Male focused mythology has become very popular in recent times because many societies have been changing from matriarchal to patriarchal. The exploits of gods and other masculine figures have been given much attention by mythology scholars who have worked very hard to ensure that the masculine figures have been popularized. Proponents of matriarchal societies argue that matriarchal societies promote gender equality and peaceful coexistence without violence, while those opposed to the matriarchal societies see them as being backward and primitive and paint the patriarchal society as civilized (Leening, 1997).
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The manifestation of the masculine divinity in the Bible and other stories generates a great interest from mythology scholars who have divergent views about the male divine. This paper will classify the male story according to a system of types and, at the same time, highlight the roles and responsibilities of masculine figures in comparative mythology.
There are many stories that have been published to try and fully classify and identify the exact roles and responsibilities of the male divine. The male divinity has been the center stage in many spiritual circles around the world for some time before the re-emergence of the goddess divinity (Leening, 1997). The divine masculine is depicted in the three major stages of human life. The three stages are youth, maturity, and old age, which represent a trinity in Christian circles. According to the Hindu religion, the tripartite nature of the male divinity is represented by Brahma, Vishnu, and Shiva. These three deities of the Hindu religion differ in terms of their cultural aspects, but they still represent the tripartite nature of the divine masculine. The divine feminine becomes complete with the presence of the divine masculinity (Moore, 1996).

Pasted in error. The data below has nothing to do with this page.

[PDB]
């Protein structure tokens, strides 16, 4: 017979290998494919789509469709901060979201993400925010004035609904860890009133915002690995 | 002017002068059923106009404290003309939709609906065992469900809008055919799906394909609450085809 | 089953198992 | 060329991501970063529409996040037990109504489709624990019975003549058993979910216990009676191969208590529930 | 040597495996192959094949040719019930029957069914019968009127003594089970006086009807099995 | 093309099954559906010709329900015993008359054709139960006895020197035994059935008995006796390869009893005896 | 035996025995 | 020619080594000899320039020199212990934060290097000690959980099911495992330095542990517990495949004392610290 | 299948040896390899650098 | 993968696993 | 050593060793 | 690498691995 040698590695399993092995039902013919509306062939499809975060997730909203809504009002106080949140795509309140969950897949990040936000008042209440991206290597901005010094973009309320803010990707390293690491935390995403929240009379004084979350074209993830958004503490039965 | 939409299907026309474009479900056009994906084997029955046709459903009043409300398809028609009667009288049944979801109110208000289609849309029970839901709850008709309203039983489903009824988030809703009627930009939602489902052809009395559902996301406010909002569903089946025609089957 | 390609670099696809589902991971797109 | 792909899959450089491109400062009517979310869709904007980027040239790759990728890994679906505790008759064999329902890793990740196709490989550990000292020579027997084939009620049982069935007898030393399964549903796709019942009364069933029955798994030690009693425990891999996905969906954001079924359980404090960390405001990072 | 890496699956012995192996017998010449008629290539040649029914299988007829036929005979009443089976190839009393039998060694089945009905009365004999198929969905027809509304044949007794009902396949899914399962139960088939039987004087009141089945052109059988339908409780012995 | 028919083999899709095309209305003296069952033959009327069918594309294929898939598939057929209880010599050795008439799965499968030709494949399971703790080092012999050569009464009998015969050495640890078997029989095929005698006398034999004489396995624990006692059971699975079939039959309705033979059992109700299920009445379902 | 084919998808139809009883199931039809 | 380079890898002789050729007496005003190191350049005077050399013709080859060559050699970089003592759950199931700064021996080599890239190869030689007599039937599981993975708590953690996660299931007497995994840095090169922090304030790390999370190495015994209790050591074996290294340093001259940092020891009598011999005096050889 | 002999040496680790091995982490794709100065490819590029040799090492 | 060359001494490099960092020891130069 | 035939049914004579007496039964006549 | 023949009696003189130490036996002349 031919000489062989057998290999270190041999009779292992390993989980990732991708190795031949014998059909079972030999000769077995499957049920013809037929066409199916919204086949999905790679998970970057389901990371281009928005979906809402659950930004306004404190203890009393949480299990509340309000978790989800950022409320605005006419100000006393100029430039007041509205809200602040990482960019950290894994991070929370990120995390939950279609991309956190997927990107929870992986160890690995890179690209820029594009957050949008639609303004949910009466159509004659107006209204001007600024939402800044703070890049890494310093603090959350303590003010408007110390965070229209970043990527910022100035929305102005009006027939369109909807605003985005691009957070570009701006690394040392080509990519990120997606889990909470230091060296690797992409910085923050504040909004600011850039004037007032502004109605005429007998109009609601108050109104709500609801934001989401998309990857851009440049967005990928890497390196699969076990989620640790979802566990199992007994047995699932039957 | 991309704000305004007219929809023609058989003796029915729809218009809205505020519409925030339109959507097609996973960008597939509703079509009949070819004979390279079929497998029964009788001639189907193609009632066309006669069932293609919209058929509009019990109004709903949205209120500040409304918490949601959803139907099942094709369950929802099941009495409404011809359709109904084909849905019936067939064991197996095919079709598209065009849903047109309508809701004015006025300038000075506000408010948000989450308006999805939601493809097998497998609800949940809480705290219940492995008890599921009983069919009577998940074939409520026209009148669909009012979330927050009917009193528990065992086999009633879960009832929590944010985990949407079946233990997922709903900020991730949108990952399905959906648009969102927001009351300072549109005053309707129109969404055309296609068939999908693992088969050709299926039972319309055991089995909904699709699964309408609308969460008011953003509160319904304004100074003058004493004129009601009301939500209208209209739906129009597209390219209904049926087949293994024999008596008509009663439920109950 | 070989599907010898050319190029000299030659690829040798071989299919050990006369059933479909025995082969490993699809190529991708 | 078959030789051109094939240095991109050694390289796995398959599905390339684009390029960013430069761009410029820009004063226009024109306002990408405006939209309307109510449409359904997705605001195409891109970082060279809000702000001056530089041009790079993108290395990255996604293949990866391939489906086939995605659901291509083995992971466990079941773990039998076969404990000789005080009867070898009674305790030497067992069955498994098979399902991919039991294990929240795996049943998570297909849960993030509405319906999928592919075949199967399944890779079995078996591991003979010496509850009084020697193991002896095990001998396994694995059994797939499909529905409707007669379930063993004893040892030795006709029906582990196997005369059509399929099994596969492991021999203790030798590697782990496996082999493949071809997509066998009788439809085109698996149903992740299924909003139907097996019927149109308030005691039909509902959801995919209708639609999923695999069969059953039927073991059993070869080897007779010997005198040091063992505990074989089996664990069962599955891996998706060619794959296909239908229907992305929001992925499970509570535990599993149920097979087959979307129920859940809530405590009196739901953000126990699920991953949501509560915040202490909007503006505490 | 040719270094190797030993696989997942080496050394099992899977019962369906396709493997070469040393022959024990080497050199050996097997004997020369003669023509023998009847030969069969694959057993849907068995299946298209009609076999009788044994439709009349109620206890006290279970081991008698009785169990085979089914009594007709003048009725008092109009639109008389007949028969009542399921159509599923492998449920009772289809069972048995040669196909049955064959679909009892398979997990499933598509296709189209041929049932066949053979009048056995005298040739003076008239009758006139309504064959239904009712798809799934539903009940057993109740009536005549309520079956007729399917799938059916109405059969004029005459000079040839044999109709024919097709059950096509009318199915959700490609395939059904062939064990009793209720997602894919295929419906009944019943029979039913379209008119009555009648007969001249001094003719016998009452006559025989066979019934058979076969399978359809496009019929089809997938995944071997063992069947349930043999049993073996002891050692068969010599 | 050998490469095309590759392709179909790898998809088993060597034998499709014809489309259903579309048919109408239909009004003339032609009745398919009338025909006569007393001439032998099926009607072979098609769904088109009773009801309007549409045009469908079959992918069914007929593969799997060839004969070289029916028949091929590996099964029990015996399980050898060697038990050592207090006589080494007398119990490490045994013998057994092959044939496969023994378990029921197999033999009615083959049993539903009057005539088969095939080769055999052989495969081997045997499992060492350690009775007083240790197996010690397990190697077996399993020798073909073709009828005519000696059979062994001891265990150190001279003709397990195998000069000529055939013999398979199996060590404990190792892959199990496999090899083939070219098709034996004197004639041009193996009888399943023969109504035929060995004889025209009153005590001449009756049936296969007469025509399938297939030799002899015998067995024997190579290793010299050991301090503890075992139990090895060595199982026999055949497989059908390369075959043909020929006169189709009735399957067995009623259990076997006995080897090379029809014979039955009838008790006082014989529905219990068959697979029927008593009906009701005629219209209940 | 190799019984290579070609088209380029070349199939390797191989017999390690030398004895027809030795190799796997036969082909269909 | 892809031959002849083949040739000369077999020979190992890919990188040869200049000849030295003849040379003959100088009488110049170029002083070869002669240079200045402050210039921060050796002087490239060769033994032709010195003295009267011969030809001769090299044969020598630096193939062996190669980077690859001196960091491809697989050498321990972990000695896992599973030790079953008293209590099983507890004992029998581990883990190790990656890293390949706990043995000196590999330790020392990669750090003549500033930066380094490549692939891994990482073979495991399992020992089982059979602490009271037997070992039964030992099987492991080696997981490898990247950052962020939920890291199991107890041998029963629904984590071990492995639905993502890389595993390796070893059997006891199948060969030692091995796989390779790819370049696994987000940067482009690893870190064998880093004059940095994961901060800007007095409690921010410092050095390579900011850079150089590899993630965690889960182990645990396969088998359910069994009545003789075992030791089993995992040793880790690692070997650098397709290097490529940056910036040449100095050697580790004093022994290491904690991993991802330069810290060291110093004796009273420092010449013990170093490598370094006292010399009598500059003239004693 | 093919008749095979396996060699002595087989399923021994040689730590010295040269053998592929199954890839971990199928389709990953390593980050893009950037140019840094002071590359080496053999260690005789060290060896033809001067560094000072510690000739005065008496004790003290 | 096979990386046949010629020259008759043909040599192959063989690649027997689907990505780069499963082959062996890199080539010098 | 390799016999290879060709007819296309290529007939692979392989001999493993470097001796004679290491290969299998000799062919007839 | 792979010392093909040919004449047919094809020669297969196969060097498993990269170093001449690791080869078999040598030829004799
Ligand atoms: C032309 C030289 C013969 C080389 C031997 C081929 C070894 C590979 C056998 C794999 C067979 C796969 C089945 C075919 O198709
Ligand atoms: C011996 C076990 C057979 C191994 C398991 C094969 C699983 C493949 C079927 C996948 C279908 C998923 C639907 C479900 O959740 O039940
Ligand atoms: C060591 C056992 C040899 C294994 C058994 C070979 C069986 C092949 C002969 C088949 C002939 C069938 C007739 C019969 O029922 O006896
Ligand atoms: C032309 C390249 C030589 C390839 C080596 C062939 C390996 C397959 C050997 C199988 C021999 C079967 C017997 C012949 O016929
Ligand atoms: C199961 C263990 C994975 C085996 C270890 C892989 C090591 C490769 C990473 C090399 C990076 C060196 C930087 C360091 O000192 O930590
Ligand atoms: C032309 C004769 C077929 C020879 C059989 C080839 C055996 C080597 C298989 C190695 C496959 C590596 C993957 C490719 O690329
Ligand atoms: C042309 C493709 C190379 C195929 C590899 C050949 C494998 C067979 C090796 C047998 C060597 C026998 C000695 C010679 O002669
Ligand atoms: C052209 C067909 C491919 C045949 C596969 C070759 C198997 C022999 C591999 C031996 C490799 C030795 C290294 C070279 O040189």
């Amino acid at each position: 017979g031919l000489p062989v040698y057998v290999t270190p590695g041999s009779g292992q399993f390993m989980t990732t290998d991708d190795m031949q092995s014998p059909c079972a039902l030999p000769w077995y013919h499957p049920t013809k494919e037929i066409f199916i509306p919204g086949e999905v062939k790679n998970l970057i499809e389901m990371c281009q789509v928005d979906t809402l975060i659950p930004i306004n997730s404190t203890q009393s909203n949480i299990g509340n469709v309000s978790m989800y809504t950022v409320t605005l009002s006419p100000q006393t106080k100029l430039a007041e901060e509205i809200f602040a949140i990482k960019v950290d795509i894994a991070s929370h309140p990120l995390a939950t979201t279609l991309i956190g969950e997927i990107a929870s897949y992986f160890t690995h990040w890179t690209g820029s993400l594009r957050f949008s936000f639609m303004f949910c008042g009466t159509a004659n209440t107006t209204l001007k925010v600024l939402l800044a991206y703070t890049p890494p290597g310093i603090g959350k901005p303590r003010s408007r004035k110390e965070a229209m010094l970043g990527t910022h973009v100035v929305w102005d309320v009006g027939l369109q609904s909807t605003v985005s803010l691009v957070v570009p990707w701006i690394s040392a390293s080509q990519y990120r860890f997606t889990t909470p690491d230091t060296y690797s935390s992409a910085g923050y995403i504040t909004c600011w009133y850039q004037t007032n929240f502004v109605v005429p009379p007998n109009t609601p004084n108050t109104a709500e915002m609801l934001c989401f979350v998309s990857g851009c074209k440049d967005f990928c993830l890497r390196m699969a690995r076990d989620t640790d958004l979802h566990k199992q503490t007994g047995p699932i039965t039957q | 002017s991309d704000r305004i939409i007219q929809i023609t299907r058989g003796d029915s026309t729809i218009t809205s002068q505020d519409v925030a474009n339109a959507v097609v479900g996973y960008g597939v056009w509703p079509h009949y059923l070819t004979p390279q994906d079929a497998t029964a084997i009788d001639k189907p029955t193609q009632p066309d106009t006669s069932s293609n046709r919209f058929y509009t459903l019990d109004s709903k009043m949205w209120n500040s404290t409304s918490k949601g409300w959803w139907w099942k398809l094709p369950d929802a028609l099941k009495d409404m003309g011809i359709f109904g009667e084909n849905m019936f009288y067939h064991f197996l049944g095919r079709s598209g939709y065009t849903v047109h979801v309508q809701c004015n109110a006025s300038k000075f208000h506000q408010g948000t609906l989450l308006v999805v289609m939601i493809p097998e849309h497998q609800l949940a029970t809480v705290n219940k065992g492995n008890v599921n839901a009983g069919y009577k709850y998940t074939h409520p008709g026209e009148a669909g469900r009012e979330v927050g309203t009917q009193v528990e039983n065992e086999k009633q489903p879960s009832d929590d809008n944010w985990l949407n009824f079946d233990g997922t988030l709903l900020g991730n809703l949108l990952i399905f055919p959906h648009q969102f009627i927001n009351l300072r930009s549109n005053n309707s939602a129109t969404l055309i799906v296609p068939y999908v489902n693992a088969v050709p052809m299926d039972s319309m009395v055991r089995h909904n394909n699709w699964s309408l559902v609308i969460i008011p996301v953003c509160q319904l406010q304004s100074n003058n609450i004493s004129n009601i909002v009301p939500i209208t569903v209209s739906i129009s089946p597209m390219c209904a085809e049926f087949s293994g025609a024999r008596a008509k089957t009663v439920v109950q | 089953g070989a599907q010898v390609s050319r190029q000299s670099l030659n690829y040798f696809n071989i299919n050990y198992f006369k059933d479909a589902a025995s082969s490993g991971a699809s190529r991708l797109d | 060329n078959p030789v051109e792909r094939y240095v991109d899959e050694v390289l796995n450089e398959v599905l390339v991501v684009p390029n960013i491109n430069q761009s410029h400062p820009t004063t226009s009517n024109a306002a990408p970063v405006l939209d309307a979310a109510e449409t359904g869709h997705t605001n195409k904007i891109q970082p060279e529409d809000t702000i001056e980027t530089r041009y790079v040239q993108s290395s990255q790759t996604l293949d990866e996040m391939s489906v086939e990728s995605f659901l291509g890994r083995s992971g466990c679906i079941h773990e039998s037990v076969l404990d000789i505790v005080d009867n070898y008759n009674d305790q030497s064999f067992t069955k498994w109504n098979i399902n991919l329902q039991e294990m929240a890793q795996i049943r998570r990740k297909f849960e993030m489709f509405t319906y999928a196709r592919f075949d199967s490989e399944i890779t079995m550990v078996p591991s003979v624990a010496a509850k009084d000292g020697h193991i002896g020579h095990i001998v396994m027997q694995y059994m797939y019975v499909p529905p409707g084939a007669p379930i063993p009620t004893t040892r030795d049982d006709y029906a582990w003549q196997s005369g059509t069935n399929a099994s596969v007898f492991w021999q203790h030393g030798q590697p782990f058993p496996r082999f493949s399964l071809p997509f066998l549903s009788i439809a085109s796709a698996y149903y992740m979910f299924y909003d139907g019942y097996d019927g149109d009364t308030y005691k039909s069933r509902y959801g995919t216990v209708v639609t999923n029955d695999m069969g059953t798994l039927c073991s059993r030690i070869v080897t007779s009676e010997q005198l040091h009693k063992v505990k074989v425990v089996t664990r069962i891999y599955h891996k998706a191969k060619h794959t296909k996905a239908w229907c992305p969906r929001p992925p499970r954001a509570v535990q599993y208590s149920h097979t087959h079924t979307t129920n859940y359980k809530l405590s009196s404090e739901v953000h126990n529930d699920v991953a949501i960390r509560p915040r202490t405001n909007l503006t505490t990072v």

In the patriarchal system, men are portrayed as the central figures of authority in the social setup. The women and children fall under the authority of the father in the family unity. Women are expected to be subordinate to men in the institution of marriage. The adult men in a patriarchal society have authority over women and control the legal, political, economic, and social aspects of the society (Leening, 1997). This system has been regarded as unjust by the proponents of gender equality and in the process eliciting a lot of debate and competition.
There have been conflicting views about the gender of God with some religions arguing that God is of the male gender and others, arguing that God’s image envisions both male and female divinity. The male divine is characterized by power, energy, and authority. There are both regional and historical differences in the origin of these stories that makes it difficult for one to come up with a clear conclusion on the exact roles and responsibilities of the male divine (Moore, 1996).
|Myth||Male Devine roles and characteristics|
|Sumerian myth||Sexual imagery and civilization|
|Yoruba myth||Trickster elements with political leadership|
|Aztec myth||Survival of humans|
Fig1. A notes table showing the characteristics of the male divine roles
In conclusion, it is important to note that the subject of male divinity has become very controversial in current society. Despite opposition from feminine divinity proponents, many societies and religions still regard the masculine figure as the more superior of the two. The male divine is always associated with authority and power.
Leening, D. A. (1997). God: Myths of the male divine. New York, NY: Oxford University Press.
Moore, S. D. (1996). God’s gym: Divine male bodies of the Bible. New York, NY: Routledge.